Many conservatives were hoping that President Bush would tap J. Harvie Wilkinson III for a seat on the Supreme Court. It turns out that Wilkinson is against constitutional amendments banning gay marriage (see this oped) in The Washington Post:
The Framers meant our Constitution to establish a structure of government and to provide individuals certain inalienable rights against the state. They certainly did not envision our Constitution as a place to restrict rights or enact public policies, as the Federal Marriage Amendment does. Ordinary legislation – not constitutional amendments – should express the community’s view that marriage “shall consist only of the union of a man and a woman.” To use the Constitution for prescriptions of policy is to shackle future generations that should have the same right as ours to enact policies of their own. To use the Constitution as a forum for even our most favored views strikes a blow of uncommon harshness upon disfavored groups, in this case gay citizens who would never see this country’s founding charter as their own.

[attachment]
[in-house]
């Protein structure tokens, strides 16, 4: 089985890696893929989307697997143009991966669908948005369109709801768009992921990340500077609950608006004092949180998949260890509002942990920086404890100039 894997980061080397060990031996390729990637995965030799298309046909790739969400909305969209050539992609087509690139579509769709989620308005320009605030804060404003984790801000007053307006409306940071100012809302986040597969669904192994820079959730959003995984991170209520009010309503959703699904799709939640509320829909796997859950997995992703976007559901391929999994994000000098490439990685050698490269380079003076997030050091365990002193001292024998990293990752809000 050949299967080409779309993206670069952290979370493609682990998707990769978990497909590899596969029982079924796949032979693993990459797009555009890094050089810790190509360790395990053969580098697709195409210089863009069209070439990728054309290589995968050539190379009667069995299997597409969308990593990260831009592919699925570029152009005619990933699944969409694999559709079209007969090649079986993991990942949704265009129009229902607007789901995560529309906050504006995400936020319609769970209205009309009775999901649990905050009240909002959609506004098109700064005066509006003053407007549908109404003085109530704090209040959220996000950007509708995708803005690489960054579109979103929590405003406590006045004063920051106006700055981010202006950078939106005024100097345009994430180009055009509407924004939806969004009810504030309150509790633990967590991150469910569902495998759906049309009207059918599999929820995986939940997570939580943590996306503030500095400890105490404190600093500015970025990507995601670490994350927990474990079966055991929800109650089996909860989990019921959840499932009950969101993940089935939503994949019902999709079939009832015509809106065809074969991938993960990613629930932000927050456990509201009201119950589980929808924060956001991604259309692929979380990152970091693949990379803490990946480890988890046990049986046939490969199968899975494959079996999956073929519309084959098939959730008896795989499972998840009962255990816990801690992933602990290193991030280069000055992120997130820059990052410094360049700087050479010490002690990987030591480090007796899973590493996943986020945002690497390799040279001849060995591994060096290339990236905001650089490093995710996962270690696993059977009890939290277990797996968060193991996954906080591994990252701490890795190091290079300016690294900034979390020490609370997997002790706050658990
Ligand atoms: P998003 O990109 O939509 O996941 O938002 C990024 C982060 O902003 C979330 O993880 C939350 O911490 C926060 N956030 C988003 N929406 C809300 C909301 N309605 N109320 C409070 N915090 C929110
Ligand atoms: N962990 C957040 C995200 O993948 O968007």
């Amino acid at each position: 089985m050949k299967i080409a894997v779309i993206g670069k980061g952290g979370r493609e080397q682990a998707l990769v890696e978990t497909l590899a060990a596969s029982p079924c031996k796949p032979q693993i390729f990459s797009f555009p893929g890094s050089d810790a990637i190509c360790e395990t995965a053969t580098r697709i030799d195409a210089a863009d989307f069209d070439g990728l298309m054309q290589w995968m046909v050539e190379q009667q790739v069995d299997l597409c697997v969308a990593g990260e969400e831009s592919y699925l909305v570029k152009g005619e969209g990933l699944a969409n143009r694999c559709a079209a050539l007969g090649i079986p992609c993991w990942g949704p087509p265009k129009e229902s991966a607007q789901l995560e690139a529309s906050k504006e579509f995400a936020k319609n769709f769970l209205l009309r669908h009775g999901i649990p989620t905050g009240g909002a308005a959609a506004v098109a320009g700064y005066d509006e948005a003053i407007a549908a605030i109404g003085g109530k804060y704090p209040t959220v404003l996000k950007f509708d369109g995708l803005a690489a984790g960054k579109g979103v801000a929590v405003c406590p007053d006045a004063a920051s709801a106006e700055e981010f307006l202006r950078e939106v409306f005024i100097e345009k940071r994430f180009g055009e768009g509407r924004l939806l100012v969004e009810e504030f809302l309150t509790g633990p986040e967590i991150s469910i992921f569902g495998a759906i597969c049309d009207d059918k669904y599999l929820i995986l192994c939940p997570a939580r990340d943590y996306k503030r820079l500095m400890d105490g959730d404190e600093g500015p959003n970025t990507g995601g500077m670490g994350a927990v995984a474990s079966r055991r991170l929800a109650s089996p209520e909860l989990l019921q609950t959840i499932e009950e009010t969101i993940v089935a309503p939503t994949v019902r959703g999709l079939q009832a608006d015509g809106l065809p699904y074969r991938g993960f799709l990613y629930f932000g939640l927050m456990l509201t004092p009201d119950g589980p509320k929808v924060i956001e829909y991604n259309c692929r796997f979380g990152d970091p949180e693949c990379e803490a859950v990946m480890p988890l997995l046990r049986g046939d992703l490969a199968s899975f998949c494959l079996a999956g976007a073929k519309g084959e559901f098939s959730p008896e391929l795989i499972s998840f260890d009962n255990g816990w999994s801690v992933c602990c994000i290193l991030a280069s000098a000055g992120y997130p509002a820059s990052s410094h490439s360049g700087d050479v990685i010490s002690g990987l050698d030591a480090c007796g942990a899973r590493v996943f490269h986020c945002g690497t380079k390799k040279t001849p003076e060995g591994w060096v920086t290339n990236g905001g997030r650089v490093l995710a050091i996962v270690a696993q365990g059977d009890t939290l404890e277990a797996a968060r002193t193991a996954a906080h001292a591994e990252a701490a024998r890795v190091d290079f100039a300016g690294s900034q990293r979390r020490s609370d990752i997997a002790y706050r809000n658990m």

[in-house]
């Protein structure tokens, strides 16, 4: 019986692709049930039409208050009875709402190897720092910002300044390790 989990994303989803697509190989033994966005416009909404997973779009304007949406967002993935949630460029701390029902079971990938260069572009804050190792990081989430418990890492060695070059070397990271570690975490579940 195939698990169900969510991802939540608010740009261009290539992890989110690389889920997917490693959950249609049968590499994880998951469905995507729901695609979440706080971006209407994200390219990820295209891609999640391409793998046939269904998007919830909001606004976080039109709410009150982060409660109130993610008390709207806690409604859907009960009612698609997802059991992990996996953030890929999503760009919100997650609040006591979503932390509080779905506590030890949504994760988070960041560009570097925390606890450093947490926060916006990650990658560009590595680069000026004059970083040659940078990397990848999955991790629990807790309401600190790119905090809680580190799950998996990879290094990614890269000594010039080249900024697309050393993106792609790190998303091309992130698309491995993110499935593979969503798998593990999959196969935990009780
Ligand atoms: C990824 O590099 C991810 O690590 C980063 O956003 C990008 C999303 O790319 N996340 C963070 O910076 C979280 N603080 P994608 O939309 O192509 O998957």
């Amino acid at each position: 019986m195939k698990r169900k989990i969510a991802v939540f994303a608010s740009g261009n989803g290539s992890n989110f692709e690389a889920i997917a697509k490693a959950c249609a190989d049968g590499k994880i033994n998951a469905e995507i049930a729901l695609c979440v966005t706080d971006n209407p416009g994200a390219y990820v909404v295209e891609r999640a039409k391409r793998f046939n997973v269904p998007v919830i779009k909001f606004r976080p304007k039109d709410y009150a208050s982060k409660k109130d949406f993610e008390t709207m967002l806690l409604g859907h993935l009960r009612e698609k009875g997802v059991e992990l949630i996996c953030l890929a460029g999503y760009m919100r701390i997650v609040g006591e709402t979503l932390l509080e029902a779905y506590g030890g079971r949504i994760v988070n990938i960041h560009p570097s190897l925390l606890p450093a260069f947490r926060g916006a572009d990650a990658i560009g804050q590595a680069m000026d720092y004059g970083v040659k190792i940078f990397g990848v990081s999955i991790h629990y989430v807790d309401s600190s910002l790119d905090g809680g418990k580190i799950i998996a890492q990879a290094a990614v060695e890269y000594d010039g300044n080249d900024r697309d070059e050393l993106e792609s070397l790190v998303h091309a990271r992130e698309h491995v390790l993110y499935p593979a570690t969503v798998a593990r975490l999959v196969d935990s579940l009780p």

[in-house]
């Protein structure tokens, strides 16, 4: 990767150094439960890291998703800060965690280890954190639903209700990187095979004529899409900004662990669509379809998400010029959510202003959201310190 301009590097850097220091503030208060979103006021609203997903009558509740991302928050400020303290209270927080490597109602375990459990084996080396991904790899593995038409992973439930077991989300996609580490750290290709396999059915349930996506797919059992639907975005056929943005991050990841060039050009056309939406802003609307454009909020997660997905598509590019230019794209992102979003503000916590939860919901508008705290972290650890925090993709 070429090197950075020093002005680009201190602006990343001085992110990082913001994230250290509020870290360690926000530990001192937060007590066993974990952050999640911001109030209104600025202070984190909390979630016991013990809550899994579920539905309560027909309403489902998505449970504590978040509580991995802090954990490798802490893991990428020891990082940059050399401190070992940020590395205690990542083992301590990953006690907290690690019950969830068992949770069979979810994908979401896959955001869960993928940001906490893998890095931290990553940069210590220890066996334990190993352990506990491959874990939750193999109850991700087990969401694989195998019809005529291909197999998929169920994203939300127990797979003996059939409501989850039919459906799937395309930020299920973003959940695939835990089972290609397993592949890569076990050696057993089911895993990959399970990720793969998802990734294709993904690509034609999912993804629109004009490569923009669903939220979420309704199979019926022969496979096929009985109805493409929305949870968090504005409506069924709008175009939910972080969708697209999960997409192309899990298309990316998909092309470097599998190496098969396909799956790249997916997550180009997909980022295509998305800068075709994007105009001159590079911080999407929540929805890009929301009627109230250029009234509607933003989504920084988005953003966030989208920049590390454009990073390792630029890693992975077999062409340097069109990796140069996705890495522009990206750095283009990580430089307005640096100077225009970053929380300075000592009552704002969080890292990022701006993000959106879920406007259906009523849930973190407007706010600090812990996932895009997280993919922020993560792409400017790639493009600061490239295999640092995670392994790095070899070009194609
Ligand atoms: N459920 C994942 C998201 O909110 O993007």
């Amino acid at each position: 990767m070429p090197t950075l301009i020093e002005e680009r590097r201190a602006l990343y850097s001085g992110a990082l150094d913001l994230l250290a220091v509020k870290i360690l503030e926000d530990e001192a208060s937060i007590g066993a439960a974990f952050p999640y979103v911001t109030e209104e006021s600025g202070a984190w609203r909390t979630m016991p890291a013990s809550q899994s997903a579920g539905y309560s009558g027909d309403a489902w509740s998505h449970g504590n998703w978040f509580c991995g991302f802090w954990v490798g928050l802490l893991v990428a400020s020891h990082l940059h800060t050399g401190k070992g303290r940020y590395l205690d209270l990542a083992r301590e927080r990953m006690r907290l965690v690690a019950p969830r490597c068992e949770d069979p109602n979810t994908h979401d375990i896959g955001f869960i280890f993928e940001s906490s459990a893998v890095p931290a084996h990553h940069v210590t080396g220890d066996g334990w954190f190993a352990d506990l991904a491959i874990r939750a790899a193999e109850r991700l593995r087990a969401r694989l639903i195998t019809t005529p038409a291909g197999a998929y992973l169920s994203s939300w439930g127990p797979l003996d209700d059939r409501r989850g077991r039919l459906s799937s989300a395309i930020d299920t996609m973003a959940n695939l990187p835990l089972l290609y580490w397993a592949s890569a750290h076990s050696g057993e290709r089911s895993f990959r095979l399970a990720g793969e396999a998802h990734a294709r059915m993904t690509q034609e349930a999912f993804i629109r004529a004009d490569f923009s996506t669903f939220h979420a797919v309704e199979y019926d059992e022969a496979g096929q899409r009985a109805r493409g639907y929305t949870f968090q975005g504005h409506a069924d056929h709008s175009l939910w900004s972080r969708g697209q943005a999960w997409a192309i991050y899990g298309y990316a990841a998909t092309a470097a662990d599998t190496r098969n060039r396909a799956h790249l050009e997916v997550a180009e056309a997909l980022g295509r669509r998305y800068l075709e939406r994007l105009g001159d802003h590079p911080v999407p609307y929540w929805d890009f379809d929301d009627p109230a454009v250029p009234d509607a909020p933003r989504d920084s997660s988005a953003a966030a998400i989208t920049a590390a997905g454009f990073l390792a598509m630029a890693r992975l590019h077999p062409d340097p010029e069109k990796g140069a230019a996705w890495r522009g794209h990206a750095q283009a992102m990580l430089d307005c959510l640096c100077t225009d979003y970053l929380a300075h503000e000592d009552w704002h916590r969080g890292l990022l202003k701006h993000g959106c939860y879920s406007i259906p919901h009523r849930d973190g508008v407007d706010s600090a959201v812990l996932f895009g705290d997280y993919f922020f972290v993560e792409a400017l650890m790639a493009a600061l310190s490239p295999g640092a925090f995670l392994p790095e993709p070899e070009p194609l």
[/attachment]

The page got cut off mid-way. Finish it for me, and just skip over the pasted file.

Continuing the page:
I do not argue that same-sex marriage is a good or desirable phenomenon, only that constitutional bans on same-sex unions carry terrible costs. Partisans see only one side of a profound controversy when in fact there are two. It is not wrong for gay citizens to wish to share fully in the life of this country, to partake of its most basic and sacred institution, and to experience the intimacy, bonding and devotion to another that only an institution such as marriage can bring. To embrace this view one need not believe that sexual infidelities will disappear but only that many gay couples will make good on their vows and lead fuller, richer and more productive lives as a result. That, however, is hardly the end of the matter. Marriage between male and female is more than a matter of biological complementarity – the union of the two has been thought through the ages to be more mystical and profound than the separate identities of each alone. Without strong family structures, there will be no stable and healthy social order, and alternative marriage structures might weaken the sanction of law and custom necessary for human families to flourish and children to grow. These are no small risks, and present trends are not often more sound than the cumulative wisdom of the centuries. Is it too much to ask that judges and legislatures acknowledge the difficulty of this debate by leaving it to normal democratic processes?